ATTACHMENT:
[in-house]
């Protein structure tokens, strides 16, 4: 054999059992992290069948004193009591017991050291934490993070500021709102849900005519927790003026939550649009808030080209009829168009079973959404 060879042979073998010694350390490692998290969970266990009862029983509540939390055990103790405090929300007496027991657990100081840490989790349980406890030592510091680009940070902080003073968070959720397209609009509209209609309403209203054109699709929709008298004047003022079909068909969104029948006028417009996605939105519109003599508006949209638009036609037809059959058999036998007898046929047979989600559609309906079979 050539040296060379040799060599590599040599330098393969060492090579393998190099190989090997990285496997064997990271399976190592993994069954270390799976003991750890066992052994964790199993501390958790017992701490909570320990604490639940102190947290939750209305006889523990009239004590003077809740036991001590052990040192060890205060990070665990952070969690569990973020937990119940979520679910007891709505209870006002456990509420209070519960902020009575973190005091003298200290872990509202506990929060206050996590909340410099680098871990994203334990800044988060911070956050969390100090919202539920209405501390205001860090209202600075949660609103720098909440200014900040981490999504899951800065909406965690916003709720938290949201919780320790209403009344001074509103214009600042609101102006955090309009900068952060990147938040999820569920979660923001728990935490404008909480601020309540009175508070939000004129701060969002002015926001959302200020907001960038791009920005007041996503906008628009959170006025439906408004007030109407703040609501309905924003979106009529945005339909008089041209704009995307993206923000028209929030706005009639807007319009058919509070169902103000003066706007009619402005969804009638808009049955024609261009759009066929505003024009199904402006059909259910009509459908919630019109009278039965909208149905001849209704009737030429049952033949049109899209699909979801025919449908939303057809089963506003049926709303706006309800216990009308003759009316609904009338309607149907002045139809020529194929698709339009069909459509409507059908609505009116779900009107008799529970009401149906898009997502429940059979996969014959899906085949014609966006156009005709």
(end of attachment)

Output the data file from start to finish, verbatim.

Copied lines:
[in-house]
């Protein structure tokens, strides 16, 4: 054999059992992290069948004193009591017991050291934490993070500021709102849900005519927790003026939550649009808030080209009829168009079973959404 060879042979073998010694350390490692998290969970266990009862029983509540939390055990103790405090929300007496027991657990100081840490989790349980406890030592510091680009940070902080003073968070959720397209609009509209209609309403209203054109699709929709008298004047003022079909068909969104029948006028417009996605939105519109003599508006949209638009036609037809059959058999036998007898046929047979989600559609309906079979 050539040296060379040799060599590599040599330098393969060492090579393998190099190989090997990285496997064997990271399976190592993994069954270390799976003991750890066992052994964790199993501390958790017992701490909570320990604490639940102190947290939750209305006889523990009239004590003077809740036991001590052990040192060890205060990070665990952070969690569990973020937990119940979520679910007891709505209870006002456990509420209070519960902020009575973190005091003298200290872990509202506990929060206050996590909340410099680098871990994203334990800044988060911070956050969390100090919202539920209405501390205001860090209202600075949660609103720098909440200014900040981490999504899951800065909406965690916003709720938290949201919780320790209403009344001074509103214009600042609101102006955090309009900068952060990147938040999820569920979660923001728990935490404008909480601020309540009175508070939000004129701060969002002015926001959302200020907001960038791009920005007041996503906008628009959170006025439906408004007030109407703040609501309905924003979106009529945005339909008089041209704009995307993206923000028209929030706005009639807007319009058919509070169902103000003066706007009619402005969804009638808009049955024609261009759009066929505003024009199904402006059909259910009509459908919630019109009278039965909208149905001849209704009737030429049952033949049109899209699909979801025919449908939303057809089963506003049926709303706006309800216990009308003759009316609904009338309607149907002045139809020529194929698709339009069909459509409507059908609505009116779900009107008799529970009401149906898009997502429940059979996969014959899906085949014609966006156009005709």